is componentized and added to the base application class as a template parameter. In most cases,
the job of the message loop component is to create the window on the screen and pump messages.
The base class for SFL’s message loop classes is named CMessageLoopBase. -CMessageLoopBase is
an abstract class—it has two pure virtual functions CreateMainWindow() and
DestroyMainWindow() that SFL expects to be implemented by classes derived from
CMessageLoopBase. You’ll see how that’s done in a minute.
Example 95 shows the pseudo-code for CMessageLoopBase:
Example 95 – Pseudo-code for SFL’s message loop
class CMessageLoopBase
int Run()
virtual void CreateMainWindow() = 0;
virtual void DestroyMainWindow() = 0;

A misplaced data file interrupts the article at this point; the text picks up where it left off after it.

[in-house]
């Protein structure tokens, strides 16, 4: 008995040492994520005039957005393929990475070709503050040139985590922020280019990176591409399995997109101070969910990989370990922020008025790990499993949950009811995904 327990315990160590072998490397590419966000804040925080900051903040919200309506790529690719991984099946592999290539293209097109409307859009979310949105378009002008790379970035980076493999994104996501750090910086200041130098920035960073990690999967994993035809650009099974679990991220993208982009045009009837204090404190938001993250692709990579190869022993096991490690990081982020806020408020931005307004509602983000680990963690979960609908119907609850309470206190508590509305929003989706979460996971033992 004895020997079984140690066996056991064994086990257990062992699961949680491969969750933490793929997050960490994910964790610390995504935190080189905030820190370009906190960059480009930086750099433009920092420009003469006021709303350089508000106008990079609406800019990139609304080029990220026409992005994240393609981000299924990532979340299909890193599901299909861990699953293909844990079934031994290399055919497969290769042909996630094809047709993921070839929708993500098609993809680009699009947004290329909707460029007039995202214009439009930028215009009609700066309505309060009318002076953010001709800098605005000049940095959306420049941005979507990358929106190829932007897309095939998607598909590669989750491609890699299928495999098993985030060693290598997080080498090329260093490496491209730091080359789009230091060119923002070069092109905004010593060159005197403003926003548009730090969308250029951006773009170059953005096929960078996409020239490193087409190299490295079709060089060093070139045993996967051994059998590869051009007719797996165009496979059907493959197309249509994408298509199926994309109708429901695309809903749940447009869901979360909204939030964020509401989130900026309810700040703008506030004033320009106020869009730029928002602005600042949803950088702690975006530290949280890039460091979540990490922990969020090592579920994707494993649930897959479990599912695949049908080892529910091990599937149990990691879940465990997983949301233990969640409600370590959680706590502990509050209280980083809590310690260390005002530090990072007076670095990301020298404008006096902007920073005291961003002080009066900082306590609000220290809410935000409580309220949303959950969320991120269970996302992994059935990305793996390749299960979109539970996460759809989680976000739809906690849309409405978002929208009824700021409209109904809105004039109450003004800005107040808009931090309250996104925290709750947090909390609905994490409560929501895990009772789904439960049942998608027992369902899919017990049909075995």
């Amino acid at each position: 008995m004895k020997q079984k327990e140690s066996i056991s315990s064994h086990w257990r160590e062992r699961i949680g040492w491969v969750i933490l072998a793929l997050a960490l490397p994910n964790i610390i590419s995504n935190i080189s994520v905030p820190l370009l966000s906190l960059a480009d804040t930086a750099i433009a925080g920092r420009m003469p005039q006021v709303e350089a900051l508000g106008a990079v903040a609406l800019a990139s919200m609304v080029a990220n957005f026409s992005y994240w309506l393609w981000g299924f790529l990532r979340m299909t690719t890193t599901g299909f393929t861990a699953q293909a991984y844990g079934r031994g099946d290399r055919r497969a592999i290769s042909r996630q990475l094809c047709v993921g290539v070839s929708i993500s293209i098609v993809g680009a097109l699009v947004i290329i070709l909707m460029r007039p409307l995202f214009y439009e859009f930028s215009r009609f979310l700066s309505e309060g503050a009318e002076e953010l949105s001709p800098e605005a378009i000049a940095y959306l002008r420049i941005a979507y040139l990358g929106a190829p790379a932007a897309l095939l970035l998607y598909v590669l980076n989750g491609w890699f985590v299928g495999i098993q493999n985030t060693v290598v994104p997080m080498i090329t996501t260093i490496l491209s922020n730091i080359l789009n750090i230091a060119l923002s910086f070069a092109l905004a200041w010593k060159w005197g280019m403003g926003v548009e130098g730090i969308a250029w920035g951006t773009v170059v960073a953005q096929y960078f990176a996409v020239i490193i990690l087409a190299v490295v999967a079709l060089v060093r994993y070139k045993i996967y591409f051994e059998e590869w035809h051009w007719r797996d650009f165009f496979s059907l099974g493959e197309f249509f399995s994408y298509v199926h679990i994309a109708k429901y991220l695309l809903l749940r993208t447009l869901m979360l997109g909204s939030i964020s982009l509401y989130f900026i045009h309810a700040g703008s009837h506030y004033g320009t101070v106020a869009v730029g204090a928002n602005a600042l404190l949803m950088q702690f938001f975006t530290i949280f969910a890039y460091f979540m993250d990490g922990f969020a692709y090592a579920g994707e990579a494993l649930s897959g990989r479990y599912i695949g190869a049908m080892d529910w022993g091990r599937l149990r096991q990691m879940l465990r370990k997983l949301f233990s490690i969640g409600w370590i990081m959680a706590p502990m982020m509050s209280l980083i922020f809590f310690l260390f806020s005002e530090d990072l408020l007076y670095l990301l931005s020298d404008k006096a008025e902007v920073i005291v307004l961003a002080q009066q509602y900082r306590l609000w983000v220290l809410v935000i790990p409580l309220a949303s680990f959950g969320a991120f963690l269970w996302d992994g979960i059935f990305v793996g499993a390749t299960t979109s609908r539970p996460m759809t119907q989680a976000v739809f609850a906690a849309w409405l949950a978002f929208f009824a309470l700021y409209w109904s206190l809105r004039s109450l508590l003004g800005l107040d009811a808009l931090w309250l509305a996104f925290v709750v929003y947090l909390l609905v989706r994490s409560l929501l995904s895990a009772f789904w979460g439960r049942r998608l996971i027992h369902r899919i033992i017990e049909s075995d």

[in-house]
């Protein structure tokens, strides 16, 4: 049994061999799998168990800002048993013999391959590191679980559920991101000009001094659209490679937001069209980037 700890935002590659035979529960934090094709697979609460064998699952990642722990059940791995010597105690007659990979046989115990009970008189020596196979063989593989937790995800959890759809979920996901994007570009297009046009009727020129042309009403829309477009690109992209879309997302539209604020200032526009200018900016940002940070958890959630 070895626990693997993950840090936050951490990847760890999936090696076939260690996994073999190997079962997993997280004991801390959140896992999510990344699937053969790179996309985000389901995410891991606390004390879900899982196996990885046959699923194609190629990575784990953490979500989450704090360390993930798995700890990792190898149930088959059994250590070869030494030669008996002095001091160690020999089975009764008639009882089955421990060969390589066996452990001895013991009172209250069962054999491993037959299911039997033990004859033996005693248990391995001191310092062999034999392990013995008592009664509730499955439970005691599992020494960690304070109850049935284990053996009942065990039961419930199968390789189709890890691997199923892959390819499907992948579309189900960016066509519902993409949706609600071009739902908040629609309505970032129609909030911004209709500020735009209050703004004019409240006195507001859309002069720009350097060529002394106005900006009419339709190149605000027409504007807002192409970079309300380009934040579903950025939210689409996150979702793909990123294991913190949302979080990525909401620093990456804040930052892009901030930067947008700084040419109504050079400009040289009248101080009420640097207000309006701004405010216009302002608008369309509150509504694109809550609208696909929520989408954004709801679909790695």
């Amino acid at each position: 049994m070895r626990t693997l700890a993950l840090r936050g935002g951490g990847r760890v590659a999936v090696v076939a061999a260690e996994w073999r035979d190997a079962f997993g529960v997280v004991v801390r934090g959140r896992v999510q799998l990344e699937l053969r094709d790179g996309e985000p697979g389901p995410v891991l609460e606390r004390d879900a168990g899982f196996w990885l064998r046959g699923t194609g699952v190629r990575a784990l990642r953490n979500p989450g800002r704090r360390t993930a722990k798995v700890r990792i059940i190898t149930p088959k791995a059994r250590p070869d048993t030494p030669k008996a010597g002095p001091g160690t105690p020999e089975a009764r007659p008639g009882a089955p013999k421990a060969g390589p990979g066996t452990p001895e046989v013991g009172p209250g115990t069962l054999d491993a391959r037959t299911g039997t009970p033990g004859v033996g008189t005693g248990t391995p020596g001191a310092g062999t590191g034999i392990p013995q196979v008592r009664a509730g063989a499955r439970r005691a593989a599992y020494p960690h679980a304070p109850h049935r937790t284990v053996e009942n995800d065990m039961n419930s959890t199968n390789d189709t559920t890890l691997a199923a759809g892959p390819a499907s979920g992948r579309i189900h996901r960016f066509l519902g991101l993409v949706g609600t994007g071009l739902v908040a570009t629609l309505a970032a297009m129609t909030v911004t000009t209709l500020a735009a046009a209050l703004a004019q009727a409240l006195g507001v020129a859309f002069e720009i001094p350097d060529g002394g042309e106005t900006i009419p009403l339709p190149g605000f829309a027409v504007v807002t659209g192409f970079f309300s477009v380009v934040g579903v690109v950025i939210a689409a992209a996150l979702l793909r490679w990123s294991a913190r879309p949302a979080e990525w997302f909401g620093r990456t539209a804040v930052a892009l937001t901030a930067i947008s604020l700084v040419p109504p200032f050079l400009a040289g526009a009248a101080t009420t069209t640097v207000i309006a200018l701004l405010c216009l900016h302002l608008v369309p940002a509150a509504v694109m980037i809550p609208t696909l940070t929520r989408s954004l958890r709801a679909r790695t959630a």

int RunMessageLoop()
while (not quit message) {
while(PeekMessage() {
if (OnIdle()) {
virtual bool PreTranslateMessage ()
// override to change idle processing
virtual bool OnIdle ()
SFL has two classes filling in the implementation of the message loops—CCreateWindowMessageLoop and CCreateDialogMessageLoop. Both template classes accept a
window type and a message loop type. The window type parameter names the kind of window to
create and the message loop type (which defaults to CMessageLoopBase) determines how the message loop is to run. Example 96 illustrates the declaration of CCreateWindowMessageLoop.
Example 96 – SFL’s CCreateWindowMessageLoop class
template <typename _WindowClass,
typename _Base = CMessageLoopBase>
class CCreateWindowMessageLoop:
public _Base
typedef _Base _baseClass;
typedef _WindowClass WindowClass;
void CreateMainWindow();